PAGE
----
Interesting, but not surprising. It’s become a biennial tradition among demographers on the day each new Congress is seated to note that the fastest growing religious group in America — the unaffiliateds, at 23 percent — is also the least represented in the national legislature. For a few years, California Democrat Pete Stark was the only unaffiliated in Congress, but he lost a Democratic primary in 2012. (Stark wasn’t just unaffiliated, he was a nontheist.) Arizona Democrat Kyrsten Sinema was elected that year, though, and has been reelected twice since, making her the only self-described unaffiliated in either chamber. How does that happen, where nearly a quarter of the general population produces 0.2 percent of America’s 535 federal legislators?
NPR has a sound explainer. Mostly it has to do with age: Unaffiliateds are disproportionately young whereas congressmen are disproportionately old, so there’s a mismatch. (Sinema is just 40.) Younger voters are less likely to vote than older ones too, meaning there are fewer unaffiliateds at the polls each November than you’d expect given how large a slice they are of the population. More significantly, though, while there are subgroups within the “unaffiliated” group for whom religious (non-)identity, matters — many of my fellow atheists are only too happy to let people know where they stand on God — the overall group is too much of a hodgepodge to produce any sort of identitarian loyalty. “Unaffiliated” includes atheists, agnostics, New Agers, and the great mass of people who believe in God, consider themselves “spiritual,” but simply don’t belong to any organized faith. With the group so heterodox, why would any unaffiliated voter see a candidate’s unaffiliated status as some compelling reason to vote for him or her? The Atlantic:
“Religiously unaffiliated” means these Americans don’t feel like they’re part of any particular religious tradition or denomination. But that includes a huge and diverse group of people. Those who formally identify as atheists and agnostics are actually a minority, representing roughly 3 and 4 percent of the American population, respectively. Others in this group, which includes roughly 23 percent of Americans, might be in the process of changing religions or feel like they have no spiritual home in a formal house of worship. They include people who believe in God and people who might be married to a spouse with a different faith background. And they include lots of people who don’t find religion particularly important or relevant in their lives.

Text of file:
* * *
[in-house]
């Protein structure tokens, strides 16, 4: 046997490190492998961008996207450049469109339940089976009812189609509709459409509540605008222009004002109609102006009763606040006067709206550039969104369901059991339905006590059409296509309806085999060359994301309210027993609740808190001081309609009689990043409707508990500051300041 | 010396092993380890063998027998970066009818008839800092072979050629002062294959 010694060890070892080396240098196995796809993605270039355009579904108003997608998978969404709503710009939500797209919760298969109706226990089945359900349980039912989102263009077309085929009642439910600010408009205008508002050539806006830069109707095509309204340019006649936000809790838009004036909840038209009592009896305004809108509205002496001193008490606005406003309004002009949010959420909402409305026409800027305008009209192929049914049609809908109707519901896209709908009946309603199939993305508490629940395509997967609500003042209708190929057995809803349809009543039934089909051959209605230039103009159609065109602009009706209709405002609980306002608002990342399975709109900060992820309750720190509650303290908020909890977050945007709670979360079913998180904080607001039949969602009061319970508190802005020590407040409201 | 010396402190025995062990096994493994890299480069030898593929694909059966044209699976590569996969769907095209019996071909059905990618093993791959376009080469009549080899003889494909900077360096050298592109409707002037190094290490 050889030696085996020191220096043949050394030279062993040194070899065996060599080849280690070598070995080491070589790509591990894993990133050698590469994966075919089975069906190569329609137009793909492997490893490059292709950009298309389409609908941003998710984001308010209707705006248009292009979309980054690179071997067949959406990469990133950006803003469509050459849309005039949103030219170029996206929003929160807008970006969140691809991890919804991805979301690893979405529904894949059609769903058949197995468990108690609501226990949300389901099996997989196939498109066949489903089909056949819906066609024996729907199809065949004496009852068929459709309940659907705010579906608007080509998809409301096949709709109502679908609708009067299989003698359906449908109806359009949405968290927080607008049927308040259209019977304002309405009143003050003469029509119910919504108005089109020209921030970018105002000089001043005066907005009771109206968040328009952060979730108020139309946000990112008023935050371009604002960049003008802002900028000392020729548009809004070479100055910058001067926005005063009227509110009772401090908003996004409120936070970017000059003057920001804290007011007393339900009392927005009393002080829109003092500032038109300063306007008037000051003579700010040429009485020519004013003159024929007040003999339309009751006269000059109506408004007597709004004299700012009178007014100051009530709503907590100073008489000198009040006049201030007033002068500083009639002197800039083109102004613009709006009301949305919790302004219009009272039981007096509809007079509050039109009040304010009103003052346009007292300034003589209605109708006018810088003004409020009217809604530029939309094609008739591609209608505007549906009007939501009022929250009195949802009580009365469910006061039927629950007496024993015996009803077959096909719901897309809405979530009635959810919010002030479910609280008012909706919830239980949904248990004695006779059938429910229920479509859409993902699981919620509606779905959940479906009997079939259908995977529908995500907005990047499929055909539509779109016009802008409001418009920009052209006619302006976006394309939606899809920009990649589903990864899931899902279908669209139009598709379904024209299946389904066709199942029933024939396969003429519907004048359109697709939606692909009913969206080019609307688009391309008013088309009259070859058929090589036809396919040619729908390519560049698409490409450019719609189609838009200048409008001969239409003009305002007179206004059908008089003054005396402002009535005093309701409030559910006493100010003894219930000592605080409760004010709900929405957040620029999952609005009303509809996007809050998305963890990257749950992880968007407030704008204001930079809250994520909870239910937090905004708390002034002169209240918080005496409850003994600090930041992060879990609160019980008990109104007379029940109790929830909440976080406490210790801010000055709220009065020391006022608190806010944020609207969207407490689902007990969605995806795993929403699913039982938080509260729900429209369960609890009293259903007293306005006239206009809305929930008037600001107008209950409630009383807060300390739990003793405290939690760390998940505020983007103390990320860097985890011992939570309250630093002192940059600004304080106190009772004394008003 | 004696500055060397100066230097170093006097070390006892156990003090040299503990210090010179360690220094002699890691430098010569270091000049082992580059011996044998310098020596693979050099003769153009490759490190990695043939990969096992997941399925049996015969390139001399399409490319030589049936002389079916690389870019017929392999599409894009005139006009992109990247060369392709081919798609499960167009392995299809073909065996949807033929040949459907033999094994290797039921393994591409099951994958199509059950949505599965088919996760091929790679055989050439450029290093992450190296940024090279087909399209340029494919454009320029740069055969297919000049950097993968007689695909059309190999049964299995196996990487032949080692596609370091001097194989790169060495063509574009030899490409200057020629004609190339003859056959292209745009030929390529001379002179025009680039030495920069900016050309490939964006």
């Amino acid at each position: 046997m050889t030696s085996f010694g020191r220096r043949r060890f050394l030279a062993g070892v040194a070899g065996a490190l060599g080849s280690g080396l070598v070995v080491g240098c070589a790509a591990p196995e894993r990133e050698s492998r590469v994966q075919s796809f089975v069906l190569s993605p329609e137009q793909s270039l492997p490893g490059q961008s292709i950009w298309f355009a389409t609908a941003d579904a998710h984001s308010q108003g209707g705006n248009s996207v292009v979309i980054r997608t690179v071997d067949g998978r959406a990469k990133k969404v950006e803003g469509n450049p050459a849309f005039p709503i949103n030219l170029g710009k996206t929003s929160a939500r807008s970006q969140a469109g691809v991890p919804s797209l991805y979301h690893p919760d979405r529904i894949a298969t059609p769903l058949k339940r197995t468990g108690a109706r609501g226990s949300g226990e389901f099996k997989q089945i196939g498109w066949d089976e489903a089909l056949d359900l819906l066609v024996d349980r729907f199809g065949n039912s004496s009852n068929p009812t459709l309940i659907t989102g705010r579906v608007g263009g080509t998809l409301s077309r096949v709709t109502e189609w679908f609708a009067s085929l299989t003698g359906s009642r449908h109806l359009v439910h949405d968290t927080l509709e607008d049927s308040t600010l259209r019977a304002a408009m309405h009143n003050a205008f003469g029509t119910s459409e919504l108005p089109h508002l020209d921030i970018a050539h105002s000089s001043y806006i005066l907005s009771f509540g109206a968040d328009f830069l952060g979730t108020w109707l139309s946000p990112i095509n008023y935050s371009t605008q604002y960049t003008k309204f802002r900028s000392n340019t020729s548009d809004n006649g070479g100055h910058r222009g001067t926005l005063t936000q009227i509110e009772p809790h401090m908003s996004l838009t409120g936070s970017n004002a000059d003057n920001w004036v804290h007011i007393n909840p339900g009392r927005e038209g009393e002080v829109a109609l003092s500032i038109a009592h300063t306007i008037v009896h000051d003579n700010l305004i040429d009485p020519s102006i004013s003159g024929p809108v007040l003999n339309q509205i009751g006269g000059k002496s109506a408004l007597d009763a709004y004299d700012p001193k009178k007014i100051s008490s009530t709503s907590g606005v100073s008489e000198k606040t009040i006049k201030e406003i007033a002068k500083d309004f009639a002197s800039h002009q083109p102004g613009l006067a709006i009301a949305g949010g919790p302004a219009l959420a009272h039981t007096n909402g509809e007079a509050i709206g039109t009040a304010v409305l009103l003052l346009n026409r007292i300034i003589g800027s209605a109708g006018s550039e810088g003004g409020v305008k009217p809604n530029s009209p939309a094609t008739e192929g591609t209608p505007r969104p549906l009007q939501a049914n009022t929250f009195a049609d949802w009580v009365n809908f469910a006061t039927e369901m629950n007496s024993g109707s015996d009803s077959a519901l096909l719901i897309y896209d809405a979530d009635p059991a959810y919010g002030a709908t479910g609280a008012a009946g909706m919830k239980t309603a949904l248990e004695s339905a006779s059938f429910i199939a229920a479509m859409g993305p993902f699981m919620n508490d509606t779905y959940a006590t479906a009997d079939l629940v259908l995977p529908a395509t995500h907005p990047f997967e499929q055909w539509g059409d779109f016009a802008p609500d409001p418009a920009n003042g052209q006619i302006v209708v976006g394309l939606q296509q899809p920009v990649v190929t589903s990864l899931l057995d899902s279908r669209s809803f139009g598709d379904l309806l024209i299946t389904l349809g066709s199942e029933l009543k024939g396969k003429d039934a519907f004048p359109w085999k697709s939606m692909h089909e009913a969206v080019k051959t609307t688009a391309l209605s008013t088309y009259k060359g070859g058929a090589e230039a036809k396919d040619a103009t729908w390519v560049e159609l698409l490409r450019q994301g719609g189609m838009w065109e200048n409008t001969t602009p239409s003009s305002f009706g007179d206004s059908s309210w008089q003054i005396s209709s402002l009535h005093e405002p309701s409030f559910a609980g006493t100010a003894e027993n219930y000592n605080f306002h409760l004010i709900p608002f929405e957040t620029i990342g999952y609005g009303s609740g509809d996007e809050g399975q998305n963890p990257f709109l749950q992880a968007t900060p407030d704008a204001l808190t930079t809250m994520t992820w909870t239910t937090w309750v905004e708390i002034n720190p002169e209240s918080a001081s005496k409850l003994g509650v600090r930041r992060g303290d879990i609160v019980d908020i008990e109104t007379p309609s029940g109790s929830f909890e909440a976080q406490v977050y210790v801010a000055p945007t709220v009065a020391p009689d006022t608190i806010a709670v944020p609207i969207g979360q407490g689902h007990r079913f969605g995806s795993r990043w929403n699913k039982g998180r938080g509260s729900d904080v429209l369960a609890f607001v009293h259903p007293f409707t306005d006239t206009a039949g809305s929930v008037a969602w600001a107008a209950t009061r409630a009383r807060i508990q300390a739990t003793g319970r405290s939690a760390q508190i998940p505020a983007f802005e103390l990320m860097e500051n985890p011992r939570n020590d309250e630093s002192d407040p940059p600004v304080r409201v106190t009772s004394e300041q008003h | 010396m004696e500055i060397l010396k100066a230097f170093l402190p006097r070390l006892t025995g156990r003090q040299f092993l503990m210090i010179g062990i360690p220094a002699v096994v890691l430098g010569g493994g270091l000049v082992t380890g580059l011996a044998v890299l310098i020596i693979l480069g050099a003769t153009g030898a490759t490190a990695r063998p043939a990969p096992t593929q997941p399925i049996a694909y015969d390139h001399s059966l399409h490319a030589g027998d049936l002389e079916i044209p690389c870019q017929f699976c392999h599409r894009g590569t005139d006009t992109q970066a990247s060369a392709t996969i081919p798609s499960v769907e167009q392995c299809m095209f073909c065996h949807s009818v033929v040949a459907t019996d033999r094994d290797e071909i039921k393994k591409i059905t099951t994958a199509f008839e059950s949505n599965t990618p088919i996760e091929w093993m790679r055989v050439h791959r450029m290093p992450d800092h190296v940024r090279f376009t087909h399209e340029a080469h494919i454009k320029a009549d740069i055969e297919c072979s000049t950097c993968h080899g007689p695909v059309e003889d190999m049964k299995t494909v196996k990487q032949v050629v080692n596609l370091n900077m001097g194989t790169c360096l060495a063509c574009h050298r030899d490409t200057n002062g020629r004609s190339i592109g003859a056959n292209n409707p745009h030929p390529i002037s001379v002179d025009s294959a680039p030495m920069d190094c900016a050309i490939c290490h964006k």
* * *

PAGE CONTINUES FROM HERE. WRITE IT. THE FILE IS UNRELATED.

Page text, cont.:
This, above all, is why it’s suspect to suggest that religiously unaffiliated people are underrepresented in Congress: They are not actually a coherent demographic group. It makes some sense that people who have mixed feelings or don’t care about religion wouldn’t bother organizing to get more of their kind in Congress.
It’s like trying to categorize members of Congress by “brunette” hair color. A catch-all term like that doesn’t tell you much of anything about any individual’s distinct hue except that it’s not blonde or red. Although, given the political baggage that comes with the “unaffiliated” label, it may be that the term is more distinctive when used by a politician than it is when used by a member of the general population. If you’re a candidate who was raised as a Christian, say, but haven’t attended church in many years, what’s the incentive to call yourself an unaffiliated rather than a Christian? All it can do is hurt you among voters since religious voters will view you suspiciously (some people equate “unaffiliated” with “atheist”) whereas unaffiliated voters, as noted above, won’t much care. Obviously you’re better off calling yourself a Christian. The fact that Sinema insists on embracing the unaffiliated label suggests that she has a political motive for doing so, either because not belonging to an organized faith is a key part of her identity or, possibly, because she’s actually atheist or agnostic but doesn’t want to cop to that outright for fear of a backlash in the next election. Better to use the vaguer term, “unaffiliated.” (Americans are gradually getting more comfortable with voting for atheists but it’s still one of the least desirable traits a candidate can have.) All of which is another way of saying that there isn’t really one unaffiliated among Congress’s 535 members. There’s one unaffiliated who’s sufficiently invested in the idea that she’s willing to admit to it publicly. That’ll change over the next several decades as the more religious older generations are replaced by less religious younger ones.
Anyway. In lieu of an exit question, enjoy this palate-cleansing treat from a few months back featuring the newest hire by the Trump White House, Omarosa Manigault. She’ll be focused on, um, “public engagement.”